More than four-years after Children’s Rights, a New York-based non-profit, filed a law suit on behalf of nine children in Oklahoma, a settlement has been reached that will bring changes to the state’s child welfare system.
On Wednesday, U.S. District Judge Gregory Frizzell approved the settlement reached between Children’s Rights and Oklahoma’s Department of Human Services in January.
“There just has not been the funding to hit some of these critical needs,” Sheree Powell, communications coordinator for the state’s Department of Human Services, said. “We don’t control the purse strings, but it was understood in federal court that we’ll make good-faith efforts to improve everything within our control.”
Under the agreement, “specific strategies to improve the child welfare system” as it relates to 15 performance areas will be outlined, detailed and put into practice over the next four years.
“We’re confident the settlement will result in better services and protection than foster children [in Oklahoma] currently receive,” said Marcia Robinson Lowry, Founder and Executive Director of Children’s Rights.
The Oklahoma effort is not the first time the New York-based group has spearheaded such an effort. In fact, since 1995, Children’s Rights has launched legal challenges in at least 15 states around the country, seeking improvements in child welfare systems – all but two of which have proven successful.
The advocacy group currently has 11 active cases in different states. Legal battles are ongoing in Massachusetts, Rhode Island and Texas. Eight other states and Washington D.C. are in the process of implementing reform plans developed by the group and approved by federal courts.
Oklahoma is the first of these states to reach a settlement without a federal decree, meaning progress will be tracked by independent monitors and not by federal officials.
Yet, this is one of the most far-reaching settlements Children’s Rights has ever entered into, Lowry said. While not federal officials, monitors retain the authority to file complaints in federal court if the DHS fails to make good-faith efforts in instituting improvements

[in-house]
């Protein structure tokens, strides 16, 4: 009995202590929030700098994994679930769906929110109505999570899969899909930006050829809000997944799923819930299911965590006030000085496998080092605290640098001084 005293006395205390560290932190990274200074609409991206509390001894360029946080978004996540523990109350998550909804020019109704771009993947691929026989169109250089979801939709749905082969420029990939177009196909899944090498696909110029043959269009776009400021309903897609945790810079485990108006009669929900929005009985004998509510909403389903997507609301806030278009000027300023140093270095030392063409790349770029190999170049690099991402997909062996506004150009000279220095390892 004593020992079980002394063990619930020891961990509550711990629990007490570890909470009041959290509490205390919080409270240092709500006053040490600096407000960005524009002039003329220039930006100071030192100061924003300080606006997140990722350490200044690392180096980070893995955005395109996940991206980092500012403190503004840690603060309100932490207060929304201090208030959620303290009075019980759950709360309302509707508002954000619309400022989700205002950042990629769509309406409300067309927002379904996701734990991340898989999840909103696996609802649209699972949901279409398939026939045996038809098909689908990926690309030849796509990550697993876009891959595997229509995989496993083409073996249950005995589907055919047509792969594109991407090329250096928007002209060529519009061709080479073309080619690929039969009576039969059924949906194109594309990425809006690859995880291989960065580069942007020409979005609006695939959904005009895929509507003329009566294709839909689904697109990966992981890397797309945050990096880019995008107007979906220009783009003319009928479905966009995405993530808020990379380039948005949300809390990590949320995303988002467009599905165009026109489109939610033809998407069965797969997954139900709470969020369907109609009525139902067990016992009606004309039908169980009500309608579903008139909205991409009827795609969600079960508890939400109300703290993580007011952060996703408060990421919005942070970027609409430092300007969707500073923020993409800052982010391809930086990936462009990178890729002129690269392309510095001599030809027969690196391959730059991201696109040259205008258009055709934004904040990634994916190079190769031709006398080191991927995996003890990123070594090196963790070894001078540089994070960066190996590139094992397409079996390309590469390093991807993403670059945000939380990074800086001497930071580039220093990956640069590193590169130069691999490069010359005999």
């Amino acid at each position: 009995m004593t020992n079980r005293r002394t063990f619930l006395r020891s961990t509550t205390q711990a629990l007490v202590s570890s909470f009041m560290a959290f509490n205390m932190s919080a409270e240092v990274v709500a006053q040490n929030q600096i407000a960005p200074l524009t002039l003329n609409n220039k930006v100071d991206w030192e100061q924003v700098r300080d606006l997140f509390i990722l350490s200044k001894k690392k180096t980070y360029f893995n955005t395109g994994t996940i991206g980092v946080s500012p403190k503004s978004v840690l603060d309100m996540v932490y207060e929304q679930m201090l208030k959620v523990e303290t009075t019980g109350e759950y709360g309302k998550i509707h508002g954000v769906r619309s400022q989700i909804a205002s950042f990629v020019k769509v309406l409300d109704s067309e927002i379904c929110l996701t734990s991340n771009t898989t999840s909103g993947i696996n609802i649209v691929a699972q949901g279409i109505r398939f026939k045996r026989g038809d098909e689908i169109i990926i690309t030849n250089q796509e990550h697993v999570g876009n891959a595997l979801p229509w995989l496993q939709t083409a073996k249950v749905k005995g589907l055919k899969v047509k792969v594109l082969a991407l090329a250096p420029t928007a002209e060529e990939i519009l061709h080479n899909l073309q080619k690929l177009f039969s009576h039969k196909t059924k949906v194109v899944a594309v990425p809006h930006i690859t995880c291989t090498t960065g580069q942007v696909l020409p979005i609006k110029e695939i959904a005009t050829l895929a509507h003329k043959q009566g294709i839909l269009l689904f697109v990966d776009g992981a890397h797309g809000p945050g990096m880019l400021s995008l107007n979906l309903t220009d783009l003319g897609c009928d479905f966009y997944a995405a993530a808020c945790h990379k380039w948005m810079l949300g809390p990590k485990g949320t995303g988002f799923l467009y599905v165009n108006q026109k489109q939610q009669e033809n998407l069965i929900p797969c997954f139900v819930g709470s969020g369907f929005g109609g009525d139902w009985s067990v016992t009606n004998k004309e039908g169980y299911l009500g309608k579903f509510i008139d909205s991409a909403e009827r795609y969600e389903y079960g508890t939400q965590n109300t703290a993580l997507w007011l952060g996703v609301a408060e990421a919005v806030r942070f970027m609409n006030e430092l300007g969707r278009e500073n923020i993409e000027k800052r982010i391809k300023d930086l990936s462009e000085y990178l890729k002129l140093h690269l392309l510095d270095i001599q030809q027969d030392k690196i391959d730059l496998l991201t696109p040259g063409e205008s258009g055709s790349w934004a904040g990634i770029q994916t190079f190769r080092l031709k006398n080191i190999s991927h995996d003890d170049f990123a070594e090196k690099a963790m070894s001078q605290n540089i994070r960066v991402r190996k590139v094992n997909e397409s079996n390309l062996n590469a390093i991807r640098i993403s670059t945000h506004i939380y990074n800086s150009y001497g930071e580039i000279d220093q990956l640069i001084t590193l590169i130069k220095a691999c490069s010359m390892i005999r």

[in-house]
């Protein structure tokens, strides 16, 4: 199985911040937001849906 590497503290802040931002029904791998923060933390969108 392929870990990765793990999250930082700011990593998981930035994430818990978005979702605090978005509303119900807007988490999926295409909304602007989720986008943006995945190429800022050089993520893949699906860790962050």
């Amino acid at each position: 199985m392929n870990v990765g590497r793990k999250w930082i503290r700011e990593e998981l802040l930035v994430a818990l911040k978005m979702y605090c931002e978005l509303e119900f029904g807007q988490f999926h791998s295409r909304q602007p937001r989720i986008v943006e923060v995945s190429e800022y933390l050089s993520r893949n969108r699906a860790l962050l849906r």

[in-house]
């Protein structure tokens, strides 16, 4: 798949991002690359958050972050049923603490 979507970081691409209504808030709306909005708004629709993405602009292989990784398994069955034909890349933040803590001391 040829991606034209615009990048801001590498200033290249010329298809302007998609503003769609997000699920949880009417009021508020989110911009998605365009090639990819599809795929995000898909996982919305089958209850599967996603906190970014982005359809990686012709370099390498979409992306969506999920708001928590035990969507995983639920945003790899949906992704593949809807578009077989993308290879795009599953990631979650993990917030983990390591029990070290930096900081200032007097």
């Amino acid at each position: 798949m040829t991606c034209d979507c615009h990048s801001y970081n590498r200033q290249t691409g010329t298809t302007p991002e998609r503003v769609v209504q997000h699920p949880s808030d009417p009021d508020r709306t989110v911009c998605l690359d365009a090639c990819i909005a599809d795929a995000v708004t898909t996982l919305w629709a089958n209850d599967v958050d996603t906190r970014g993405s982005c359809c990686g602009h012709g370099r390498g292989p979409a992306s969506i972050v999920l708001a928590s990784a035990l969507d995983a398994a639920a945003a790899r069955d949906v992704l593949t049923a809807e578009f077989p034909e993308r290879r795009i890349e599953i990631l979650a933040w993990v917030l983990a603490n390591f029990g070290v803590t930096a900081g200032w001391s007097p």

“In many settlement agreements there are specific things required,” Lowry said, adding that there is no limit to what the monitors can require the state to include in the plan. “This settlement gives monitors very broad authority over what they can require the agency to do to comply with the order and that authority can by enforced by the federal court.”
Implementing systematic change and comprehensive reform plans is no easy task. The path is often long and complicated, stretching over a period of years, with a number of systems experiencing setbacks along the way – Georgia included.
After more than seven years, Georgia still struggles to meet federal benchmarks.
The finalization of Oklahoma’s settlement comes on the heels of Metro Atlanta’s completion of foster care legal representation requirements stemming from a 2005 lawsuit between Children’s Rights and Georgia state officials. However, work to improve Metro Atlanta’s child welfare sy stem – stemming from a separate suit brought on by Children’s Rights in 2002 – is ongoing.
“When we brought the legal challenge to Georgia in 2002 it was one of the most dangerous foster care systems we had ever seen,” said Ira Lustbader, Associate Director with Children’s Rights. “There was no reasonable oversight for these kids and the outcomes were just horrible.”
Two of the three legal challenges Children’s Rights filed between 2002 and 2005 looked specifically at legal representation for foster youth in Fulton and DeKalb counties (Metro Atlanta), and a federal monitor was assigned to each county following a right-to-counsel settlement in 2006.
Having shown dramatic improvements in legal representation for foster youth, DeKalb County was released from federal oversight in 2008.
During the same period, Fulton County managed to reduce caseloads for juvenile attorneys and established an independent Child Advocate Attorney’s Office, but fell short of meeting the required benchmarks until late 2011. Fulton was released from federal oversight in December of that same year, with the backing of Children’s Rights, after making and maintaining numerous improvements.
The third suit, filed against state officials but still focused on the child welfare system in Metro Atlanta, sought comprehensive reforms in 31 different areas and is still under the oversight of federal monitors.
“In some areas the progress has been very good, but there are still substantial improvements needed in other areas,” Lustbader said. “For example, kids are still not getting required medical, dental and mental health check-ups.”
While the state has made strides in delivering these services to children in foster care, Georgia’s Division of Family and Children Services (DFCS) has not been able to provide them at a level that meets the 2005 settlement agreement.